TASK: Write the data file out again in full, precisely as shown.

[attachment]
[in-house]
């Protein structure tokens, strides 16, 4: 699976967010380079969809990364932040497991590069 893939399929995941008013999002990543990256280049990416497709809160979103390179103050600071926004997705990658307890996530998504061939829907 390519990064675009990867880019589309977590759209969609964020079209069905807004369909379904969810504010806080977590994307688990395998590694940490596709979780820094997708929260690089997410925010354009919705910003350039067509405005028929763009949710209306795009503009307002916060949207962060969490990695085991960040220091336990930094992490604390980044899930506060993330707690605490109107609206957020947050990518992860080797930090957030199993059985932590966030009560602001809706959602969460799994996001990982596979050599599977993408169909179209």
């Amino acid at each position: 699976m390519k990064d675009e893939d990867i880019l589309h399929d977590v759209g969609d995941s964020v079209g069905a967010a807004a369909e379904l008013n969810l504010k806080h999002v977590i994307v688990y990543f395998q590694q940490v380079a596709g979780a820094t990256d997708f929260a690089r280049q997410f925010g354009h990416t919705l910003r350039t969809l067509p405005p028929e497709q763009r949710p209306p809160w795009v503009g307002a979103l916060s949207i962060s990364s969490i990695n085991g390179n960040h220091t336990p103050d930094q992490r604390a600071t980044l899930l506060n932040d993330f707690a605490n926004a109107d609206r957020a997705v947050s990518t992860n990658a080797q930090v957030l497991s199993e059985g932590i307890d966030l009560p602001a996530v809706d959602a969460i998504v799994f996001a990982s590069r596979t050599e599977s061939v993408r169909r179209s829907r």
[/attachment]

[in-house]
């Protein structure tokens, strides 16, 4: 699976967010380079969809990364932040497991590069 893939399929995941008013999002990543990256280049990416497709809160979103390179103050600071926004997705990658307890996530998504061939829907 390519990064675009990867880019589309977590759209969609964020079209069905807004369909379904969810504010806080977590994307688990395998590694940490596709979780820094997708929260690089997410925010354009919705910003350039067509405005028929763009949710209306795009503009307002916060949207962060969490990695085991960040220091336990930094992490604390980044899930506060993330707690605490109107609206957020947050990518992860080797930090957030199993059985932590966030009560602001809706959602969460799994996001990982596979050599599977993408169909179209």
């Amino acid at each position: 699976m390519k990064d675009e893939d990867i880019l589309h399929d977590v759209g969609d995941s964020v079209g069905a967010a807004a369909e379904l008013n969810l504010k806080h999002v977590i994307v688990y990543f395998q590694q940490v380079a596709g979780a820094t990256d997708f929260a690089r280049q997410f925010g354009h990416t919705l910003r350039t969809l067509p405005p028929e497709q763009r949710p209306p809160w795009v503009g307002a979103l916060s949207i962060s990364s969490i990695n085991g390179n960040h220091t336990p103050d930094q992490r604390a600071t980044l899930l506060n932040d993330f707690a605490n926004a109107d609206r957020a997705v947050s990518t992860n990658a080797q930090v957030l497991s199993e059985g932590i307890d966030l009560p602001a996530v809706d959602a969460i998504v799994f996001a990982s590069r596979t050599e599977s061939v993408r169909r179209s829907r």